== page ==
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There may be balanced ecosystems containing species that do not use camouflage. But it does not follow that camouflage cannot assist to maintain a healthy ecosystem. Are you suggesting that when species develop camouflage that the ecosystem becomes imbalanced, favoring the species with camouflage? If not, then how can you conclude that camouflage is completely unnecessary for maintaining a balanced ecosystem? Maybe it is vital to doing so?

This is dealing with others’ unspoken opinions and motives. It’s not good conversation and it is the kind of topic that we try to avoid. Let’s talk about science.

100% agreed. And I did not say that it did. @Faizal_Ali posed a topic. No one from the design side replied, so I suggested what someone from that camp might say regarding the OP. How does design theory deal with this?



Once, in Indonesia, I had the privilege of being at the end of a pier over a reef, with a shaded viewing area. There I saw one of those very venomous, well camouflaged stonefish, half buried in the sand. If it was so well camouflaged, how did I spot it? Easy. The reef was teeming with fish, darting all over except for about a three foot radius centered on you know who, where no fish ventured. He wasn’t fooling anybody that day.


Hahaha… Well played Timothy. Not what I meant, though. I was not being critical of a group of people who were EDIT: (not present) to defend themselves. In fact, I was a member of the layperson population. :slight_smile:

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No, not least because camouflage wouldn’t develop quickly enough.

Because there are many many species that use other means of avoiding predators, and because there are ecosystems in underground caves and abyssal depths where there is no light and camouflage is completely useless.

Ok, but I was responding to your comment on that topic.

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You forgot the context. It was design. No delay, just poof.

Again, that is addressing all ecosystems. What about some ecosystems? You can conclusively say that camouflage doesn’t assist to maintain balance in some ecosystems?

True that you were. Just be more charitable. Some things need not be said. That’s all.

Context restored and emphasised:

“When species develop camouflage” is not design.

If you want to talk about what would happen if a species gained or lost camouflage via the “poof” mechanism, then yes, that could unbalance the ecosystem. That’s what tends to happen when an environment changes so that previous camouflage no longer works - cf the temporary decrease in Biston betularia populations.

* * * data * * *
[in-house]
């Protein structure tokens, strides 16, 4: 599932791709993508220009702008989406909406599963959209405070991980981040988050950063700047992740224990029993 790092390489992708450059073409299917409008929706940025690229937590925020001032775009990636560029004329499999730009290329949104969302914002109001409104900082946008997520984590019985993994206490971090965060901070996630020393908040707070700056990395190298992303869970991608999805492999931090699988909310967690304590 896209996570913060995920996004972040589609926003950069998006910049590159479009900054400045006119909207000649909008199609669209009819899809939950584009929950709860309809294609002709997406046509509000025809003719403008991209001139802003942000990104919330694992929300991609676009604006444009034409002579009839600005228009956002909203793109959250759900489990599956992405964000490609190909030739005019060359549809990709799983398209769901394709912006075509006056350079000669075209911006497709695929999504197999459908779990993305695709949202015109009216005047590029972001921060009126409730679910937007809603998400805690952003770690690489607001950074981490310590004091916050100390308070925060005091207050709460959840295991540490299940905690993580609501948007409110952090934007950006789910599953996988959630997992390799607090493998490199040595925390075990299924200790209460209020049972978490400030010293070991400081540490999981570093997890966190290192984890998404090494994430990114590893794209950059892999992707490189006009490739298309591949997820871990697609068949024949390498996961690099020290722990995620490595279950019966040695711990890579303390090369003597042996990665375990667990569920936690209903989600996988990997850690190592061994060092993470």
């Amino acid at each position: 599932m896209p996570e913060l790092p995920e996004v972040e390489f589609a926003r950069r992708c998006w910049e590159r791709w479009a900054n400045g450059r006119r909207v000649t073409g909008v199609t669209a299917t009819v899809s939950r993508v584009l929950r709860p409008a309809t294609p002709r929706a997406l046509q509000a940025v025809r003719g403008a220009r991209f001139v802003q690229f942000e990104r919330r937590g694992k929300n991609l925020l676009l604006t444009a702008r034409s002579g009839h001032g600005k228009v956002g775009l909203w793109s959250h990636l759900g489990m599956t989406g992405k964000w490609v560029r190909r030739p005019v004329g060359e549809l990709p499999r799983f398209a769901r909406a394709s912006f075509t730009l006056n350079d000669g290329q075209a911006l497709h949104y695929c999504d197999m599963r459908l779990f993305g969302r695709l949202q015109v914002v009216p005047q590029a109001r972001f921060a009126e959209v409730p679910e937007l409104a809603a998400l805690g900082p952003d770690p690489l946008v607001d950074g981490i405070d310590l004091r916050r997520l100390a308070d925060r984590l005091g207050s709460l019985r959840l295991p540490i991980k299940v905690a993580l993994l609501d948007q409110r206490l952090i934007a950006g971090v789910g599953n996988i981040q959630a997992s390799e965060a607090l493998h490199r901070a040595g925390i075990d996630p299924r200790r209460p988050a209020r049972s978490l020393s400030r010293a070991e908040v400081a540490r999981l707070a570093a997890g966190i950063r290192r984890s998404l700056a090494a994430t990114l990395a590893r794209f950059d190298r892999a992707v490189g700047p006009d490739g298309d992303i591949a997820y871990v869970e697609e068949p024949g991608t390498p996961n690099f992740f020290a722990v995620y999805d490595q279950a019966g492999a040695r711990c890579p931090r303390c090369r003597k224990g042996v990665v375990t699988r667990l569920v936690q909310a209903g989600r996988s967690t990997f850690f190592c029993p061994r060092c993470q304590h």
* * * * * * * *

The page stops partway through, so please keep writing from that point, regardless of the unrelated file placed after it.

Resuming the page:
But why are you invoking a “poof” mechanism? That’s not science.

I can conclusively say that camouflage is unnecessary for maintaining a balanced ecosystem because there are balanced ecosystems where camouflage has no effect. Obviously camouflage is useful in most ecosystems, but there’s no reason to think it is vital.

But couldn’t the analogy also be the accelerator and the brake? In other words, a designer may use competing forces if what they need is a flexible system that they control.

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Wouldn’t that analogy include the designer improving and reducing the camouflage periodically? Better to use an elevator braking mechanism or a pipe valve as an analogy maybe.

I think that balance in nature is via feedback rather than feed forward, so such tweaking is not required. Also, balance is dynamic, not steady state. There are oscillations in natural populations.

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Consider the example I gave of an internal combustion engine. This also requires a fine balance and coordination between its various working components. However, this is not achieved by having each components performing activities whose sole function is to impede the functioning of the other components, which then require more elaborate and complicated design interventions in these other components. Correct?

However, from the evolutionary viewpoint, such a system would be expected because the “design” of each component (organism) is only working for the benefit of that individual organism.

IOW, this is just another rather commonplace observation that is easily accounted for by evolution, but not by “design.”


That’s not quite the same thing. In that case, it is two opposing functions that are needed in order for the car to function. However, there will not be modifications made to the brake whose sole function is to impede the proper functioning of the accelerator until further modifications are made to the latter.